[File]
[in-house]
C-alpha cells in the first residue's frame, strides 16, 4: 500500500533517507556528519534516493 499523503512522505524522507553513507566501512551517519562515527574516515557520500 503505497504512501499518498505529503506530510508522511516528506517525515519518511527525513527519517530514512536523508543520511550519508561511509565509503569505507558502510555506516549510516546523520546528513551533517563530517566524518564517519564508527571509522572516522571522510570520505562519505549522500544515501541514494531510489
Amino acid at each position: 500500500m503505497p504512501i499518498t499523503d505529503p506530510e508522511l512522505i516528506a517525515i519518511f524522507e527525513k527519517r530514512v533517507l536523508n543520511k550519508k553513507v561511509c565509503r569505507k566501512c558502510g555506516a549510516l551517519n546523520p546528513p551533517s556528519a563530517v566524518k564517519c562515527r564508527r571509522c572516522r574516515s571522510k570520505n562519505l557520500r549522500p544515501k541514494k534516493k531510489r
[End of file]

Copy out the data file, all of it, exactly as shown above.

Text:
[in-house]
C-alpha cells in the first residue's frame, strides 16, 4: 500500500533517507556528519534516493 499523503512522505524522507553513507566501512551517519562515527574516515557520500 503505497504512501499518498505529503506530510508522511516528506517525515519518511527525513527519517530514512536523508543520511550519508561511509565509503569505507558502510555506516549510516546523520546528513551533517563530517566524518564517519564508527571509522572516522571522510570520505562519505549522500544515501541514494531510489
Amino acid at each position: 500500500m503505497p504512501i499518498t499523503d505529503p506530510e508522511l512522505i516528506a517525515i519518511f524522507e527525513k527519517r530514512v533517507l536523508n543520511k550519508k553513507v561511509c565509503r569505507k566501512c558502510g555506516a549510516l551517519n546523520p546528513p551533517s556528519a563530517v566524518k564517519c562515527r564508527r571509522c572516522r574516515s571522510k570520505n562519505l557520500r549522500p544515501k541514494k534516493k531510489r